Anna-Marie McLemore never disappoints.
Not only Blanca & Roja is a beautifully-written retelling of Snow White and Rose Red meets Swan Lake featuring latinx, trans and disabled protagonists. It’s also a story about finding the truth about yourself amidst all the lies, and defying the binaries society taught you were necessary.
As usual, what stood out to me first about Blanca & Roja was the writing. I could visualize everything perfectly. The apple is never just an apple, it’s a symbol and an apple of that specific variety, because not all apples are alike. The food scenes make you crave the food and make you understand what the characters feel about that food, what it means for them, and what it means for the story. The writing is at the same time symbolic and meticulous, and Anna-Marie McLemore is without a doubt one of the most skilled YA writers I know.
That’s not to say I like this story just because the writing is wonderful and really pretty. That’s true, and that would be enough to make a four-star book, but what makes me love a book are the characters and the themes.
Blanca & Roja is a story about cursed sisters, beautiful, sweet Blanca and wild, reckless Roja. But they’re so much more than those adjectives, and so much more than their curse, just like their love interests – respectively the non-binary boy Page and the disabled boy Barclay/Yearling – are more than just the boys who disappeared, and more than what their families thought they could be. This is a story about giving yourself the space to be different from what you thought you were or had to be.
It’s a story about girls challenging the idea that they have to be either good or bad, as society often tells women, and as latinx girls, they also learn that they do not need to fit the white-passing, nonthreatening stereotype or the mysterious, exotic one. It’s a story about carving your own path, your own story, your own ending. This is also why not really finding out the “reason” of the swans’ curse worked for me. Often, we follow traditions and do things just because people before us did, because people before us said it was the only way. We often don’t need a why to not realize that we can be different.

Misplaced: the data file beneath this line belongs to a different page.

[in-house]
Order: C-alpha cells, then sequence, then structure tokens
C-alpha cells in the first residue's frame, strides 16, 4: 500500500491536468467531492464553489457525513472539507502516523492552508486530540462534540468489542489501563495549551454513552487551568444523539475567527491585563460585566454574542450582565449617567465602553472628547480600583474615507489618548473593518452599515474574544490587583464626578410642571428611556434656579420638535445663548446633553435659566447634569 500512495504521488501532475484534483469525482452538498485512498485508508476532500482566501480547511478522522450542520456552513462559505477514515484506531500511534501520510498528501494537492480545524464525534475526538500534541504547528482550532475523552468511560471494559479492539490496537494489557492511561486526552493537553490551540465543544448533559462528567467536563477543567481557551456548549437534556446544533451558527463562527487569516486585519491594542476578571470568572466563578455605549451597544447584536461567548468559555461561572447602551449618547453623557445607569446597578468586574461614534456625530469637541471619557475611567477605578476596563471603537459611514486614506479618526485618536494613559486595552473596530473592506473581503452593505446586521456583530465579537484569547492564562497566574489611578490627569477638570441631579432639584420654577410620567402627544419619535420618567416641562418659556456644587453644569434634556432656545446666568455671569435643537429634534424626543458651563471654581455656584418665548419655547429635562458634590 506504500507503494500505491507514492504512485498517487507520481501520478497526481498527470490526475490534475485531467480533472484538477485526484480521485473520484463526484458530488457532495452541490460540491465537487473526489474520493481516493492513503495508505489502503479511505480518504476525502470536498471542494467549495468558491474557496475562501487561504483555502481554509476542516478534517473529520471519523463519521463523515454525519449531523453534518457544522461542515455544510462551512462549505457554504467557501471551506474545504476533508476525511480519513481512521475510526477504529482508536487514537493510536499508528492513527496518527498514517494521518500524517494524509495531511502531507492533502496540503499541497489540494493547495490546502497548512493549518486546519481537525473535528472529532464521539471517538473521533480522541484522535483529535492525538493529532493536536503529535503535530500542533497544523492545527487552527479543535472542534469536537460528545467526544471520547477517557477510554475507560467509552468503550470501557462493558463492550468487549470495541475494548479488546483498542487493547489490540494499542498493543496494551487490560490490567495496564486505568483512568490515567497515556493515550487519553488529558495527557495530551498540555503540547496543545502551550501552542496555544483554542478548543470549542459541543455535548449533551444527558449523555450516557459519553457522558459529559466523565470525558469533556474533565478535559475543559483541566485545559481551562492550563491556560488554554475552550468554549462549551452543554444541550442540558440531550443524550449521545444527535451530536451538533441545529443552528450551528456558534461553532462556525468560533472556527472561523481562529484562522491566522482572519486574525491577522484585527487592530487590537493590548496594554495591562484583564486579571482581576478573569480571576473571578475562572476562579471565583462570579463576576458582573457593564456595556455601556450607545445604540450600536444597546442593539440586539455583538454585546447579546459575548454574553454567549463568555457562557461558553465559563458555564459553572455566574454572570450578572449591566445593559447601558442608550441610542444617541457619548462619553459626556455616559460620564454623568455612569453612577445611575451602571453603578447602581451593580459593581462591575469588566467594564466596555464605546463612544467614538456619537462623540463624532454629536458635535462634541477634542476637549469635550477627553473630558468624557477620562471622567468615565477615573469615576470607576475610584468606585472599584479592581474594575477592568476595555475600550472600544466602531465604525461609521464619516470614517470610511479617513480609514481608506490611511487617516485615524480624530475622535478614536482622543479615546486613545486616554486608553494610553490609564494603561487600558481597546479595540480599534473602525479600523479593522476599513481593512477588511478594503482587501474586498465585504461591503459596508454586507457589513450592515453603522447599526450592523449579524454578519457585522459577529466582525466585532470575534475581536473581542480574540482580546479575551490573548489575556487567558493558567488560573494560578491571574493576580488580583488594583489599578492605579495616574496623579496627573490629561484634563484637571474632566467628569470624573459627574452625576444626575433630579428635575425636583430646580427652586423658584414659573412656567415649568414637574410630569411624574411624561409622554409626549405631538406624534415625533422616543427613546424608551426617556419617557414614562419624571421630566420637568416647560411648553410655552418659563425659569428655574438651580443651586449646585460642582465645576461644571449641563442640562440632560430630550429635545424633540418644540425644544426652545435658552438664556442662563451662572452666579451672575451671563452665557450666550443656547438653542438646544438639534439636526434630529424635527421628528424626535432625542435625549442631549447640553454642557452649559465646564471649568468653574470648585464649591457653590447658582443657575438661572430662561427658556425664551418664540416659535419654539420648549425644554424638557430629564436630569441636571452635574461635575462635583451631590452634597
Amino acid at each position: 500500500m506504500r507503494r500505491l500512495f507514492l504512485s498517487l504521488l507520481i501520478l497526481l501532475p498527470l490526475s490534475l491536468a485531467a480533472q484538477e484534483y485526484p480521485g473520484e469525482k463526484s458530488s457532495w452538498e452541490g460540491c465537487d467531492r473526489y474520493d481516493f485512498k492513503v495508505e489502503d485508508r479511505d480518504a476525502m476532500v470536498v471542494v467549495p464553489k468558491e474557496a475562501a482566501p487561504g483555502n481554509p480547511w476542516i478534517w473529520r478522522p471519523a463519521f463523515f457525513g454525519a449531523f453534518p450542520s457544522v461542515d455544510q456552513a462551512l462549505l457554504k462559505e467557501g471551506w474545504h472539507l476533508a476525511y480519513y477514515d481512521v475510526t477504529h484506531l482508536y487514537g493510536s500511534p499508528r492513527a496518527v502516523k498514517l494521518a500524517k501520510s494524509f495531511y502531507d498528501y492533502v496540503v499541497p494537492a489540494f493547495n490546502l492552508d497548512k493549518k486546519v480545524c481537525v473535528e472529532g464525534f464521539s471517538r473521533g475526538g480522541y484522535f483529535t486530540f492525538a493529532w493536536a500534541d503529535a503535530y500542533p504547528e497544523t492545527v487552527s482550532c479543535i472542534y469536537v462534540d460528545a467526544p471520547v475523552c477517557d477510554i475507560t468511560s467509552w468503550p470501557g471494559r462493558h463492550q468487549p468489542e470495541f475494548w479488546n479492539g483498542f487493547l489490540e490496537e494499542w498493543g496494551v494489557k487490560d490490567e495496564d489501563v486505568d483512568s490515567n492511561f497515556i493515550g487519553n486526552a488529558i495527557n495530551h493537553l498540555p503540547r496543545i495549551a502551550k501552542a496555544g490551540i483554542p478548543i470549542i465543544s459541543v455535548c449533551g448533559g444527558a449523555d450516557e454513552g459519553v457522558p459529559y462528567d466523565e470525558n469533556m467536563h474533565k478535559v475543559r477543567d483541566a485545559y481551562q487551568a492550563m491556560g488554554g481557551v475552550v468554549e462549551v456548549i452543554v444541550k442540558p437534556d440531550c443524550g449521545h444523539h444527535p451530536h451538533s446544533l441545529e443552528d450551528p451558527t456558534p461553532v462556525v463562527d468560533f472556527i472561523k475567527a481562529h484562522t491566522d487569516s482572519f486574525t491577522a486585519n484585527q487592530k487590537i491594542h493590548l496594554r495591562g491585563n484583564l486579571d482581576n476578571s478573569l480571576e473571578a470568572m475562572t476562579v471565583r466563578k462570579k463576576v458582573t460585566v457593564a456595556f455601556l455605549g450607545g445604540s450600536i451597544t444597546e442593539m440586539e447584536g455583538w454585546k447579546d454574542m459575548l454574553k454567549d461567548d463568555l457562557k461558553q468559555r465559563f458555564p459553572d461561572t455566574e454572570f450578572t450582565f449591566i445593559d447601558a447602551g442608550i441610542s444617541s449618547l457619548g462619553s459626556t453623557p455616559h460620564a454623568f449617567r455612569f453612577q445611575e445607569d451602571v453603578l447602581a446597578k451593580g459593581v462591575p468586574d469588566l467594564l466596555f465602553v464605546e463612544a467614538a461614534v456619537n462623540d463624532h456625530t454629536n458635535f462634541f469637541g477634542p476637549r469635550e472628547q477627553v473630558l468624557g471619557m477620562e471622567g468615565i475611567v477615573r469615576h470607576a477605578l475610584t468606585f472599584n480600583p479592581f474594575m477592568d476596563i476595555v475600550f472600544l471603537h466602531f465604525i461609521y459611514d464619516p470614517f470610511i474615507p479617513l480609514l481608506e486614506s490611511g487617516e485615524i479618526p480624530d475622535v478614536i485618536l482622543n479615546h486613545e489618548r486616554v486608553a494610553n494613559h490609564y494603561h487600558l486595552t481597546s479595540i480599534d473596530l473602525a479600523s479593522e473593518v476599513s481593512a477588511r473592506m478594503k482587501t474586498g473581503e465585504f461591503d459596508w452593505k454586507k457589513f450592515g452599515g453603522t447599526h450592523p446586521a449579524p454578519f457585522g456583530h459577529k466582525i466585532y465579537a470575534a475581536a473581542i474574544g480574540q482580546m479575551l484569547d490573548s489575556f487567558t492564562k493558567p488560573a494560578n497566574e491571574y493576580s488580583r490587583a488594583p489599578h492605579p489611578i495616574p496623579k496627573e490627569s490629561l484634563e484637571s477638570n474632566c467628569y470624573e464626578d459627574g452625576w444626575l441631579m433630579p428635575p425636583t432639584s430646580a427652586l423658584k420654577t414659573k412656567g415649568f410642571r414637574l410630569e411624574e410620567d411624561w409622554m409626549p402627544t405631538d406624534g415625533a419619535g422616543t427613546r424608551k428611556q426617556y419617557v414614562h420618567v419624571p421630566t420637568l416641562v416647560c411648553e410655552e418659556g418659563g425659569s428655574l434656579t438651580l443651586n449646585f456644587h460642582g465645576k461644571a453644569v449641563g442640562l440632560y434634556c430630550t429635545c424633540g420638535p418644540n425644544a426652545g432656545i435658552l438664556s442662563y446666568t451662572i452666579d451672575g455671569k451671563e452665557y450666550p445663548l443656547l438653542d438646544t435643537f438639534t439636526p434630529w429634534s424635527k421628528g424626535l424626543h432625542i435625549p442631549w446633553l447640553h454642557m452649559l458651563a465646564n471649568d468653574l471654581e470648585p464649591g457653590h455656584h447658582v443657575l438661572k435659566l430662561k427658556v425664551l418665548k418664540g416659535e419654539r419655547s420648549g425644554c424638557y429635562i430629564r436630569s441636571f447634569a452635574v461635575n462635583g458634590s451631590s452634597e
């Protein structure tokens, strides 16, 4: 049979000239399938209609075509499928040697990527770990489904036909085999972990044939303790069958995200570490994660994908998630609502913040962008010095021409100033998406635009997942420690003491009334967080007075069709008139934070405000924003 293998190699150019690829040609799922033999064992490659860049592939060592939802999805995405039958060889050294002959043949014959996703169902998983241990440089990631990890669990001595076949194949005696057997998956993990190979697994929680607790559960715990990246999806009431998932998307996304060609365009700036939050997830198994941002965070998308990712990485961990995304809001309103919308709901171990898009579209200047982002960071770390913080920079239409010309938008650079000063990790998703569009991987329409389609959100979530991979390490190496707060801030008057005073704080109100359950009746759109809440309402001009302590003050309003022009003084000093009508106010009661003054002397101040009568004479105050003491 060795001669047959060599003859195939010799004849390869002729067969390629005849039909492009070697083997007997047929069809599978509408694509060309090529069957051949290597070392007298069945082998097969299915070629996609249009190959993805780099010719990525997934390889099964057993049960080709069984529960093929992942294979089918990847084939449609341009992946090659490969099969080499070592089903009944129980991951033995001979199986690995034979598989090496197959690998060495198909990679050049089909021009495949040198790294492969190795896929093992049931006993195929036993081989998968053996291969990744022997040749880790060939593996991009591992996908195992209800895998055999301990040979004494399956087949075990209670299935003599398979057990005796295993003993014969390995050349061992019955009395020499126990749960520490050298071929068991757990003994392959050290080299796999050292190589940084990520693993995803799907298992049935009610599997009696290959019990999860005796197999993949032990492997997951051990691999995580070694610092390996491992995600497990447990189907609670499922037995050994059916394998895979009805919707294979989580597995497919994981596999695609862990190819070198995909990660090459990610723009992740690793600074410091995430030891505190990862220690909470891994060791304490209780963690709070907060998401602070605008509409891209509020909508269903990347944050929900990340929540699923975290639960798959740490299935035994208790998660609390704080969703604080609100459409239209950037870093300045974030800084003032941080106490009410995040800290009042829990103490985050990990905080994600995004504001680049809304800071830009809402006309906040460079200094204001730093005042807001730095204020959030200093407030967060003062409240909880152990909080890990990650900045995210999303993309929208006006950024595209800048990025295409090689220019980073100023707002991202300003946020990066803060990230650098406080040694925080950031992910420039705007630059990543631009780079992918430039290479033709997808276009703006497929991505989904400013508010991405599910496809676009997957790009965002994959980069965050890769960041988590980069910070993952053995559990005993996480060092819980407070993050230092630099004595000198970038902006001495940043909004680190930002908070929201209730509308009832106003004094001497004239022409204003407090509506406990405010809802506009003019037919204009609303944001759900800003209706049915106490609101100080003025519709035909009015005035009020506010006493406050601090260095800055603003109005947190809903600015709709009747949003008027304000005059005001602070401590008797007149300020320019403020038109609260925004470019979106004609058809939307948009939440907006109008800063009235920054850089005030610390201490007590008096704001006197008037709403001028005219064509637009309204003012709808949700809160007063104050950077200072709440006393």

Page’s journey was probably my favorite part of the book. Page is a non-binary boy who uses he/him and she/her pronouns – this is probably the first YA book I’ve ever seen that talks about the fact that pronouns ≠ gender – who realizes he doesn’t have to choose one just because most people think he should.
Barclay’s character arc was also really interesting (and at times heartbreaking) to read. He’s a boy born in a violent, dishonest, abusive family, and he has to adjust himself to a disability – he doesn’t see out of one of his eyes anymore.
I loved the romances. There aren’t many standalone books that manage to have two well-developed romance storylines and also a sweet side f/f couple. My favorite romance was Page and Blanca’s, it was real to me in a way few romances are.
There was just one scene that prevents me from giving this book a full five stars instead of 4.75. It’s a scene in which the only character who isn’t a believer insults the (religious) main character’s beliefs.
I hated that scene. I hate it, even though it’s irrational for me to feel that way, even though I know from experience that white atheist boys are often like that – they try to justify their own awful actions by cherry-picking whatever irrelevant “science fact” they feel mirrors their situation, and also feel objective for that.
And it still hurts, because I’m still a girl who grew up in a religious place in which people forced a religion on me for years, and I still live with that, and I have to live with them acting like I’ve insulted their beliefs every time I remind them that I don’t believe and they can’t make me. And after all of that they still feel like they’re the victims. Of course the only character who ever insults other people’s beliefs is an atheist! Of course the only atheist in the book insults other people’s beliefs! The opposite absolutely never happens!
It’s heavily subjective, I know, and please don’t let it deter you from picking up this gem of a book if you haven’t yet.
My rating: ★★★★¾